Aristotle considers tragic hero as a ‘distinguished person occupying a high position or having a high status in life and in very prosperous circumstances falling into misfortune on account of a “hamartia” or some defect of character.’ In other words, a tragic hero should have high standing in the society. He should neither be a perfectly good nor utterly wicked person. He should be of intermediate type. The fall of this person from happiness to misery is the result of his tragic flaw.
King Oedipus of the play ‘Oedipus Rex’ has some of these qualities. Firstly, Oedipus is the son of King Laius and Queen Jocasta. He is brought up by King Polybus and Queen Merope of Corinth. Afterwards, he became the king of Thebes. Thus from social point of view he is an eminent person indispensable for the city of Thebes. Secondly, he is also a man of good moral character, though not a paragon of saintly virtues. There are certain defects in his character which, along with his fate, lead him towards his downfall.
As a king, Oedipus was a perfect example of a dutiful king. He is a well-wisher of his people. He is a great administrator and intellectual. It is because of his dutifulness towards Theban people that he is highly respected by them. All the time he is ready to help his people. For example, he had saved Thebes by conquering Sphinx. He had already sent Creon to find out the cause of the sufferings of his people. When Creon announces the reason, he declares that he would find out the criminal and punish him.
He is presented as a man who believes in oracles. Actually, his belief in prophesies is the very basis of the play. He is a man of family. He is a devoted husband to Jocasta and a loving father to his daughters. Even his relations with other people are also cordial.
However, it doesn’t mean that he is a faultless person. He certainly has his own faults. He is a hot-tempered person. He quickly becomes angry first with Teiresias and then with Creon. He blames Creon of conspiring against him. This shows his arbitrariness and dictatorial tendency. His disbelief of Creon is presents him as a thoughtless person who prefers to behave as per his own whims.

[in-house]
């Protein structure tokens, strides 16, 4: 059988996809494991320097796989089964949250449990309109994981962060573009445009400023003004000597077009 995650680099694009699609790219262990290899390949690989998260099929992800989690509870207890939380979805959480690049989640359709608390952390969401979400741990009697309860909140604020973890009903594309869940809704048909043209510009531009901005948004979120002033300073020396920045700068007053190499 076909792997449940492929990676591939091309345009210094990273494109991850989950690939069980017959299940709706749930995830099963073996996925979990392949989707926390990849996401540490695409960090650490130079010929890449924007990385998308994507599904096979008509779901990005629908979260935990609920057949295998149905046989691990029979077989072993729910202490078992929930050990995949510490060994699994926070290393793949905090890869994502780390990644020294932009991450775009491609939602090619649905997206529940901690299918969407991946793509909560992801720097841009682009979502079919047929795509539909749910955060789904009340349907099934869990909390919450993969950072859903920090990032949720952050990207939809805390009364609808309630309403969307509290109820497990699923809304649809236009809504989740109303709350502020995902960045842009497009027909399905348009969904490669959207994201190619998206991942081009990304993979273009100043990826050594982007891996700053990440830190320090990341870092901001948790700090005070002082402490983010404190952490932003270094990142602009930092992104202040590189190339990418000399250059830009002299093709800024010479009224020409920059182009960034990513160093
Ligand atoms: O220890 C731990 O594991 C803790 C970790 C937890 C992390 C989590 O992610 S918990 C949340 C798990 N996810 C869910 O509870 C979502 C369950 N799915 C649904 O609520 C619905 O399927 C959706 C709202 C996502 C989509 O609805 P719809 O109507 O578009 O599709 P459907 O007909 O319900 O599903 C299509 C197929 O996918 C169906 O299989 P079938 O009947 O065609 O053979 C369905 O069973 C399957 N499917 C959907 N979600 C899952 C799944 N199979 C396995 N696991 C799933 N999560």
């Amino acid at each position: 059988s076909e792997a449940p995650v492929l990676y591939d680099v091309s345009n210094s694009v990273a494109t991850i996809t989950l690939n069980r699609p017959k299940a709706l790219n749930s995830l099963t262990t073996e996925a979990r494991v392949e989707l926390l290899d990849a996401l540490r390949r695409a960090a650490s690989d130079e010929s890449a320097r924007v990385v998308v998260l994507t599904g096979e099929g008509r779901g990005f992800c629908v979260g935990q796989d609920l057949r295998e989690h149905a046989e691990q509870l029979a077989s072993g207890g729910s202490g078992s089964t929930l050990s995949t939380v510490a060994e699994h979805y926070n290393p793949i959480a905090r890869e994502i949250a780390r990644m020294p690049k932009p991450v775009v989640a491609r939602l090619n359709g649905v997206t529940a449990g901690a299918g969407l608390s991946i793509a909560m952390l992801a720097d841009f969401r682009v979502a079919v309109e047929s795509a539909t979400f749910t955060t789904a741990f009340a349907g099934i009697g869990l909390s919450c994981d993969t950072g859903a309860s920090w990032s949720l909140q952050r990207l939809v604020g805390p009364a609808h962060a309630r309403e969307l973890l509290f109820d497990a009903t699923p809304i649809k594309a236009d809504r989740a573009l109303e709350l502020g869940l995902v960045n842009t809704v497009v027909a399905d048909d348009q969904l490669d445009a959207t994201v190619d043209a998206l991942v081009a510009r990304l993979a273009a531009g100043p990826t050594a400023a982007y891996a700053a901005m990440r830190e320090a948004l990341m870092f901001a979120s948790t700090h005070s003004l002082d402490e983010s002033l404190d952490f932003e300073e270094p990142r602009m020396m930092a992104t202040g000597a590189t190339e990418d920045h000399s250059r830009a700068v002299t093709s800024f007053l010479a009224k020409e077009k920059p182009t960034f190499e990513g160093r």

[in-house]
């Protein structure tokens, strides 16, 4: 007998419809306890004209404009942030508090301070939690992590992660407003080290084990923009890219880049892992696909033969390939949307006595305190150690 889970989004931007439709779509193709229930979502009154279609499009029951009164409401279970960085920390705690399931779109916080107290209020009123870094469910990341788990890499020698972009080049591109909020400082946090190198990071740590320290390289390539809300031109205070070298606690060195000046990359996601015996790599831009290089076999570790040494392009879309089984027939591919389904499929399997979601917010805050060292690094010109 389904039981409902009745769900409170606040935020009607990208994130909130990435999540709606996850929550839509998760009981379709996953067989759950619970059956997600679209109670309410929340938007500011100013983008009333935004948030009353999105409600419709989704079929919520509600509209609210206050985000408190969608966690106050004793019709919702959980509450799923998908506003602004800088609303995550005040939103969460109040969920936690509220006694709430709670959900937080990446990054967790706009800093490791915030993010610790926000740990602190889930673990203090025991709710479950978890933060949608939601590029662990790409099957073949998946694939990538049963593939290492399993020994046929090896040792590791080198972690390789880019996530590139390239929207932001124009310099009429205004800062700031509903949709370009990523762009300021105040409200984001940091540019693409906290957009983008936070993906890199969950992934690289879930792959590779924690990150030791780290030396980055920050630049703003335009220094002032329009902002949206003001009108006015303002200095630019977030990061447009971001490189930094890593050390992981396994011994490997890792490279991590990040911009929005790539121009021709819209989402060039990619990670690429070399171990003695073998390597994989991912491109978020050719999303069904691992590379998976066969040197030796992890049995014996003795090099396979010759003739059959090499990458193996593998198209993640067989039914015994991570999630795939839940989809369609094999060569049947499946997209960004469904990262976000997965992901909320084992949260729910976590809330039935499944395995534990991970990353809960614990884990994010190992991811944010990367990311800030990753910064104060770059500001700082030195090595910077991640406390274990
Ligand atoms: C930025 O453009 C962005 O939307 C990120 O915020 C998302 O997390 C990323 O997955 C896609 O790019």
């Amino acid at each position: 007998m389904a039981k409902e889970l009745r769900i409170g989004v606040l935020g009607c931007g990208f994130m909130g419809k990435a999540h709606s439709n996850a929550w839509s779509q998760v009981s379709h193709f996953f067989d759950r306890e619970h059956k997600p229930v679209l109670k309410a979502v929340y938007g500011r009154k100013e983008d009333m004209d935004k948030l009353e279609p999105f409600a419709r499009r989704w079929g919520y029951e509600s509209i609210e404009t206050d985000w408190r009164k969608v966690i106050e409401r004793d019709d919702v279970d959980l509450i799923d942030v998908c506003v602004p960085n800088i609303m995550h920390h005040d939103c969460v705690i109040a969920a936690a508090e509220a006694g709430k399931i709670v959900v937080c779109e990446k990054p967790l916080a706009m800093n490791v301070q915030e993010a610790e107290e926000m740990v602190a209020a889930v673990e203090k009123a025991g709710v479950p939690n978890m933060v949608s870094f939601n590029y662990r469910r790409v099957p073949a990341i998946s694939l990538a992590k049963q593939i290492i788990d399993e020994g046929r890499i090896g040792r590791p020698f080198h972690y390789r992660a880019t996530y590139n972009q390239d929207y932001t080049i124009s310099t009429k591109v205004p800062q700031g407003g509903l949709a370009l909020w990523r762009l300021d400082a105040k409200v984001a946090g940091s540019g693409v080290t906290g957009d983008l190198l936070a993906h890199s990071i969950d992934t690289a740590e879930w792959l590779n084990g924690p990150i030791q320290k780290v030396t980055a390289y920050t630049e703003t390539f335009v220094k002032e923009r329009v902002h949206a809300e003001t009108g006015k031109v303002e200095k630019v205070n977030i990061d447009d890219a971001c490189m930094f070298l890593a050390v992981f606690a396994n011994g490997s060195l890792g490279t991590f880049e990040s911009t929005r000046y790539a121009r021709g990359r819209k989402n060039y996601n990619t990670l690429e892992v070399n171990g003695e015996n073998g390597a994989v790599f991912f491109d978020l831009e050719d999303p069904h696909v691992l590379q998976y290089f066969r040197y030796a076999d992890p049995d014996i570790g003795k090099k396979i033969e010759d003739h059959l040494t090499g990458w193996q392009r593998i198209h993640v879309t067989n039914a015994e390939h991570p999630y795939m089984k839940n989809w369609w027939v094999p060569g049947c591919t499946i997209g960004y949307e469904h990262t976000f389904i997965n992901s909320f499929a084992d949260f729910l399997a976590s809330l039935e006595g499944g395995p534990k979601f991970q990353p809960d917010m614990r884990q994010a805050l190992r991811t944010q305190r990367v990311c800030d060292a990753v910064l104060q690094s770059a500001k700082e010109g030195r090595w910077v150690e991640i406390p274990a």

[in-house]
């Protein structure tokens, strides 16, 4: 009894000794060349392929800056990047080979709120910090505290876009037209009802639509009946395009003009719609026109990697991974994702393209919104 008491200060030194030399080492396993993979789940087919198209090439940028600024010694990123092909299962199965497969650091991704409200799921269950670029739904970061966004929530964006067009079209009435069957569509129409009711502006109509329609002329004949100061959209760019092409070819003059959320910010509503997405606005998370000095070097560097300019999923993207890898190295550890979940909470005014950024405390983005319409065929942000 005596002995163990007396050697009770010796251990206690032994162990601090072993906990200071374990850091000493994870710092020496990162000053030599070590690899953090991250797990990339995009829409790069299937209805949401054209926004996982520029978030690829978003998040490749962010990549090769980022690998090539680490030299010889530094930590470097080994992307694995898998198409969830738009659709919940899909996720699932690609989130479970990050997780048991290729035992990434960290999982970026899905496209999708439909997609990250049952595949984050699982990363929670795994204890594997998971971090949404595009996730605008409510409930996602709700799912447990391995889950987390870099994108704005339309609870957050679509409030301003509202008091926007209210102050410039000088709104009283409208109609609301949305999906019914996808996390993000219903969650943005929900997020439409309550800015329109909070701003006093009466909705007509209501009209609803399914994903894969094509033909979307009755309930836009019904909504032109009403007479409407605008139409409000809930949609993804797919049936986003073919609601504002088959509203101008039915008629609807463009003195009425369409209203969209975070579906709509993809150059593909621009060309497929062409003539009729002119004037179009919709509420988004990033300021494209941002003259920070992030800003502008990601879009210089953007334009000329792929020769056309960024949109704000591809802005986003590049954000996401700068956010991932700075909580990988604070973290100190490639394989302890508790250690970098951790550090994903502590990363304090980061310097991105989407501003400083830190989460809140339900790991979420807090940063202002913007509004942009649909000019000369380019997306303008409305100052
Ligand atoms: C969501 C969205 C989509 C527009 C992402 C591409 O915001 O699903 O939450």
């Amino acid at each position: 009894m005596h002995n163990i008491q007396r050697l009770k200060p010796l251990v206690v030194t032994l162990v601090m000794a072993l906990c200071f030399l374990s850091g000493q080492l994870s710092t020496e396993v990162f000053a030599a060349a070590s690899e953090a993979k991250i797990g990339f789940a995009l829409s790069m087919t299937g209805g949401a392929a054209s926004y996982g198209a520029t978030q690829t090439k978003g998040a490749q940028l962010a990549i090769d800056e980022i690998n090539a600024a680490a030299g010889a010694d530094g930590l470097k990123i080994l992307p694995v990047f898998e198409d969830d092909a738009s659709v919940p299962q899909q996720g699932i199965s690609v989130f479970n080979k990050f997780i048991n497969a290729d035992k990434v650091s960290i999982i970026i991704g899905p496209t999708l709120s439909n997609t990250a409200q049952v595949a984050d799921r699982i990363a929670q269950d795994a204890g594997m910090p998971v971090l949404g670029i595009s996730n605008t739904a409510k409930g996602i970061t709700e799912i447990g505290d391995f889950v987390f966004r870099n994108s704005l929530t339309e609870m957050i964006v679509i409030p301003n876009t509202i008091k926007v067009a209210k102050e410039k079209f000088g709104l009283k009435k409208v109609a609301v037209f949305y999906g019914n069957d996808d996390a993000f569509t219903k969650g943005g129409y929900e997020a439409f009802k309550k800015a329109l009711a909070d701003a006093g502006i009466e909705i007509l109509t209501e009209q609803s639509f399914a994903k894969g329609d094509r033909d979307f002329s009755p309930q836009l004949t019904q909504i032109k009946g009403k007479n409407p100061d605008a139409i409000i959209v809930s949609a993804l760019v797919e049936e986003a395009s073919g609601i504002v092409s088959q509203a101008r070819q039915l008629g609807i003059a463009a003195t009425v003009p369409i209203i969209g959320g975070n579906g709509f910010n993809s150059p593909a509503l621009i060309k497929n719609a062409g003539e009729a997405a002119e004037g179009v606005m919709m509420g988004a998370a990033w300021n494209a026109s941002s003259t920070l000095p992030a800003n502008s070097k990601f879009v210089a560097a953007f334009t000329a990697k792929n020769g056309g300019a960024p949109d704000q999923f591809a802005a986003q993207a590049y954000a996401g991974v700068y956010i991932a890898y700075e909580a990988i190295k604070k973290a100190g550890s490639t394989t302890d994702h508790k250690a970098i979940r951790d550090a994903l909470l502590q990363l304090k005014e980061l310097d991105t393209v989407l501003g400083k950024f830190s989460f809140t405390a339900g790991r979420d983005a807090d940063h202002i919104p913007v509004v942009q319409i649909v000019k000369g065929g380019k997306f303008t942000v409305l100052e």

Another aspect of Oedipus’ personality is his absolute pride in his wisdom. This feeling of pride is nourished as he solves the riddle of Sphinx. He boasts of his wisdom even in front of the prophet, Teiresias. It is his sense of pride that alienates some of the sympathy of the audience. His attitude of intolerance towards both Teiresias and Creon undoubtedly leads him towards his downfall. But his pride is not the direct cause of his tragedy. As he is already aware of the oracle, he is seen trying his best to avoid
the fulfilment of the prophecies. There is no any fault of his in his killing his father and marrying his mother. It was completely in a state of ignorance that he committed these crimes. But there is a scope to think that Oedipus could have avoided it if he would have behaved a little more carefully. Actually, it seems that it was possible for him to avoid the quarrel on the street. But it was because of his hot-tempered nature that he got involved in the quarrel which led to his killing King Laius and then getting married with Jocasta. But it would be wrong to say that it was only because of his hot-tempered nature that his tragedy occurred.
But Oedipus’ character proves that his tragedy lies in the discovery of his crimes. It seems that there was something in him which drove him towards discovery. Actually, Teiresias had refused to disclose the name of the murderer but Oedipus forced him to disclose it. We see Jocasta discouraging him from finding out the truths regarding the prophecies. But he did not pay any attention towards her. It is this insistence on the truth that leads to the discovery in which lies the tragedy.
In this way, Oedipus is a perfect tragic hero because his tragedy is as much due to his own faults as to the external forces. But we admire him for the way in which he endures his sufferings.